The upshot is that, the most important par of the election outcome, is with regards to the Senate, which while it seems clear the Republicans have held their majority, could possibly turn blue. But unless that happens, at this stage, the market has clearly turned its attention beyond the election and is voting favorably for more central bank support. So, let’s see how things are behaving this morning.
After a strong US rally yesterday, especially in the NASDAQ, Asia took the baton and sprinted ahead as well with the Nikkei (+1.7%), Hang Seng (+3.25%) and Shanghai (+1.3%) all having strong sessions. In fact, as I look through every APAC market, only Vietnam and Laos had negative days, otherwise every Asian nation rallied across every one of their indices. Europe is no different, with every market in the green (DAX +1.7%, CAC +1.25%, FTSE 100 +0.5%, as well as all the sundry others), and US futures (DOW +1.4%, SPX +1.9%, NASDAQ +2.6%) are pointing to another big day here.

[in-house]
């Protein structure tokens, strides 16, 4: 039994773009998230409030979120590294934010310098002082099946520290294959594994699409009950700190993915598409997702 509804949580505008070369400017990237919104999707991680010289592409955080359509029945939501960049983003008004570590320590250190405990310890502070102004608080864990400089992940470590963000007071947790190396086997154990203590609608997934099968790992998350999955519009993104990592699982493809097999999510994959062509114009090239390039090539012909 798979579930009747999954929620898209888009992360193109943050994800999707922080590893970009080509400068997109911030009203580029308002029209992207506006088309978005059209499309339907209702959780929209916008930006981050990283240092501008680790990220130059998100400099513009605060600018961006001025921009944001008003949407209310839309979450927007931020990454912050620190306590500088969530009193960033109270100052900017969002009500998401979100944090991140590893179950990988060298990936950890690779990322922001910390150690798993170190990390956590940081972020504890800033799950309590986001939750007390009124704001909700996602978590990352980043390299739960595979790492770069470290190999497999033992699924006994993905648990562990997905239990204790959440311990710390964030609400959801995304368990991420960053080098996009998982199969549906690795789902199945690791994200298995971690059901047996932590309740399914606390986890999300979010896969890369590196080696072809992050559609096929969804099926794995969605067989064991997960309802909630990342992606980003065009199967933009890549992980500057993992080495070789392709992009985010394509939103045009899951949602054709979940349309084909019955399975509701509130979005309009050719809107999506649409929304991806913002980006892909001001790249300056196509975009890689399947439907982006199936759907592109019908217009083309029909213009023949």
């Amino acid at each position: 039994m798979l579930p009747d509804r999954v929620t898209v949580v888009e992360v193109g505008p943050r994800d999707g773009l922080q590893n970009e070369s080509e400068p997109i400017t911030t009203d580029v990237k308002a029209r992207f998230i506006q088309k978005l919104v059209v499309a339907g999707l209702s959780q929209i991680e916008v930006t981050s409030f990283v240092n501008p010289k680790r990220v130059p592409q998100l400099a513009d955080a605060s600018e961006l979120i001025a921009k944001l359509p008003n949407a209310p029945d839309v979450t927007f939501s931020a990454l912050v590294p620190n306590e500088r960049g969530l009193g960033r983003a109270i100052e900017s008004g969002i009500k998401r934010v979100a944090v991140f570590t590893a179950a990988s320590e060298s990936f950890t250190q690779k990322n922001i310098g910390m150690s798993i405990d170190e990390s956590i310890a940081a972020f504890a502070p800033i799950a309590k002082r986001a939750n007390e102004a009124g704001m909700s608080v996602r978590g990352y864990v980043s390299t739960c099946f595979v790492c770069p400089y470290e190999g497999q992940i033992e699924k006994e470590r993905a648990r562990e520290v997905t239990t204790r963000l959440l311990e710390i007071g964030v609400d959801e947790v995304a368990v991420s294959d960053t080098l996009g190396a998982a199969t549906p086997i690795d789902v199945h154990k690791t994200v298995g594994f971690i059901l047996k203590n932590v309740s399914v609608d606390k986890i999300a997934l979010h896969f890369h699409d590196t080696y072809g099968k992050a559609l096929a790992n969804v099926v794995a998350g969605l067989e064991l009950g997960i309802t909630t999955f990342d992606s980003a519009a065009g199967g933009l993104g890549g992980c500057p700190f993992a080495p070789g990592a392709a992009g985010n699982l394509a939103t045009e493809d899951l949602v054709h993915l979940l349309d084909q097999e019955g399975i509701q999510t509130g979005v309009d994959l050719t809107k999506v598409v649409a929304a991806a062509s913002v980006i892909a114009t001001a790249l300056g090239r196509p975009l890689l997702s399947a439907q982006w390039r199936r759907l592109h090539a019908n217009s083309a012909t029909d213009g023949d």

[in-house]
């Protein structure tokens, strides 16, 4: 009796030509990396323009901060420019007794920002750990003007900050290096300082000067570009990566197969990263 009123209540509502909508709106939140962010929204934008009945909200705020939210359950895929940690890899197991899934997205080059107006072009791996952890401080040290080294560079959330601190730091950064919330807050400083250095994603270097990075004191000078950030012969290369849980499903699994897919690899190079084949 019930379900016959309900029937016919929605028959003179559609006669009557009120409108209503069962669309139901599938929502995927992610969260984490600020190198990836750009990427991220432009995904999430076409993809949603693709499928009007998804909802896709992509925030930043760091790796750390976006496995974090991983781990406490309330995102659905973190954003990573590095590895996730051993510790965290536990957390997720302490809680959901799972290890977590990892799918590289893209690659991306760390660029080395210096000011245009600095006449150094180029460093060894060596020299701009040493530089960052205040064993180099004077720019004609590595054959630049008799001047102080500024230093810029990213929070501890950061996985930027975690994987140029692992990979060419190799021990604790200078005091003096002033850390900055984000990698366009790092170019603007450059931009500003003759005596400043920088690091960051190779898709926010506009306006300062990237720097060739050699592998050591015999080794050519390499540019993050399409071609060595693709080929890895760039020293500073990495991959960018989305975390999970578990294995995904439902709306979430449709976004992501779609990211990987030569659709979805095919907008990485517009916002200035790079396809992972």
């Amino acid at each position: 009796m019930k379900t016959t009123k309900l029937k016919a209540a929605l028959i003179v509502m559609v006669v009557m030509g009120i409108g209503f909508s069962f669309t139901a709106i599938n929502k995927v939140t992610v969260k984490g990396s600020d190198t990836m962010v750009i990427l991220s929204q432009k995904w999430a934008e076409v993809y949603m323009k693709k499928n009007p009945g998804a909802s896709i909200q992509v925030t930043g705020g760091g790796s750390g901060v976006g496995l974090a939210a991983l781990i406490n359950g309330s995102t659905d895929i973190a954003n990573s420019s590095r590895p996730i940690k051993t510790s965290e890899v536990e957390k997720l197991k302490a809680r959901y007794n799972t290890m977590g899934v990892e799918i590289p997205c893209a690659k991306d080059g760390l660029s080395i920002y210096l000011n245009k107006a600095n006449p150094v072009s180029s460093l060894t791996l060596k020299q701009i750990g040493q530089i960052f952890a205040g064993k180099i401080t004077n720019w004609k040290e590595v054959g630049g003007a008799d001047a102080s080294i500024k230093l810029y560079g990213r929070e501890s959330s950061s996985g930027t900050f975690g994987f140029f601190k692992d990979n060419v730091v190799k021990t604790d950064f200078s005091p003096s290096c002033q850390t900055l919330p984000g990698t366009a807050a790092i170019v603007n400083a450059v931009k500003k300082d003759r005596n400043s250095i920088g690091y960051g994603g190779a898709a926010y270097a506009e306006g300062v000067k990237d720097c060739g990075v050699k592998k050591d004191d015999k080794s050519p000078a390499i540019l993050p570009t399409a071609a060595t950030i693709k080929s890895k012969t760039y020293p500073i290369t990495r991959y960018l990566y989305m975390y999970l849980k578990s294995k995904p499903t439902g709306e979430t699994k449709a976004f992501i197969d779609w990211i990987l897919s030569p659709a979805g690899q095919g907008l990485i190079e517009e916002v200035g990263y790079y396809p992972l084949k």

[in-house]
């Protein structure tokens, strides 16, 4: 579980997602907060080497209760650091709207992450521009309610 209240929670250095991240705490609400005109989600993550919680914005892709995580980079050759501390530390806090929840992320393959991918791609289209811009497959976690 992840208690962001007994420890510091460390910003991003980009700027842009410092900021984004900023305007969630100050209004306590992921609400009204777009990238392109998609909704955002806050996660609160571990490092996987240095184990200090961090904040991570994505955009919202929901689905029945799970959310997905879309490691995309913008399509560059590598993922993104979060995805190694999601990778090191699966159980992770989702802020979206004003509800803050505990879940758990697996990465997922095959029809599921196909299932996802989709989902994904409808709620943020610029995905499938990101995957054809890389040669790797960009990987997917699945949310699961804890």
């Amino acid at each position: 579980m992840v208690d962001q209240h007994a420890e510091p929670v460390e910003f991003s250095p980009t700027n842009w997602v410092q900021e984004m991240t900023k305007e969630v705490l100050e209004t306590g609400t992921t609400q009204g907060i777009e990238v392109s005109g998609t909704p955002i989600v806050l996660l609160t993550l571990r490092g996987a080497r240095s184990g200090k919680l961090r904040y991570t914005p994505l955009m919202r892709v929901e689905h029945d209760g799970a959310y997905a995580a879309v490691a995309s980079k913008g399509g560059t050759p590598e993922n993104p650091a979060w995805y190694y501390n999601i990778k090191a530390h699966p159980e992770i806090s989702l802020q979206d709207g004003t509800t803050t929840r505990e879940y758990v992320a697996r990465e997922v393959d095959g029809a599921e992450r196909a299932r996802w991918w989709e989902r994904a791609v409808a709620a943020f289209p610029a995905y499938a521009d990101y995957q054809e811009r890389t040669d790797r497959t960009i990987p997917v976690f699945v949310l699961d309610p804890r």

Bonds, as mentioned above, are also still feeling the love as only the UK appears to be adding to the fiscal mix and so central bank support will continue to drive activity until that changes. This means that while Bunds, OATS and Gilts are all only marginally changed, the PIGS are seeing substantial demand with yields falling 3 basis points for all of them
Gold is doing well, up $15/oz on what seems to be the idea that fiat currencies will continuously be devalued and so something else will serve as a better store of value. (Bitcoin, by the way, is also rallying sharply, +5% this morning, as many continue to see it as an alternative to gold.) Oil, on the other hand, is a bit lower this morning, -1.0%, although that is after having rallied nearly 16% so far this week, so a modest correction doesn’t seem out of order.